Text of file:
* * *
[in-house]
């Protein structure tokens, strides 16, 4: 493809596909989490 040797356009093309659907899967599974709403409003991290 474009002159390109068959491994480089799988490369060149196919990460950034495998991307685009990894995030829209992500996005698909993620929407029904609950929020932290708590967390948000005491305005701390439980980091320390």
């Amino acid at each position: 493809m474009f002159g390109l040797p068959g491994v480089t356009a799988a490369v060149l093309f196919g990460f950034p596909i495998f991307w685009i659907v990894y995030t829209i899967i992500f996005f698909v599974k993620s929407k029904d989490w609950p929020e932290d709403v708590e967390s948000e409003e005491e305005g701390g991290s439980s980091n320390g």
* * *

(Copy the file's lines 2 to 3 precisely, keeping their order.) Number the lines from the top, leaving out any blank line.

């Protein structure tokens, strides 16, 4: 493809596909989490 040797356009093309659907899967599974709403409003991290 474009002159390109068959491994480089799988490369060149196919990460950034495998991307685009990894995030829209992500996005698909993620929407029904609950929020932290708590967390948000005491305005701390439980980091320390």
């Amino acid at each position: 493809m474009f002159g390109l040797p068959g491994v480089t356009a799988a490369v060149l093309f196919g990460f950034p596909i495998f991307w685009i659907v990894y995030t829209i899967i992500f996005f698909v599974k993620s929407k029904d989490w609950p929020e932290d709403v708590e967390s948000e409003e005491e305005g701390g991290s439980s980091n320390g």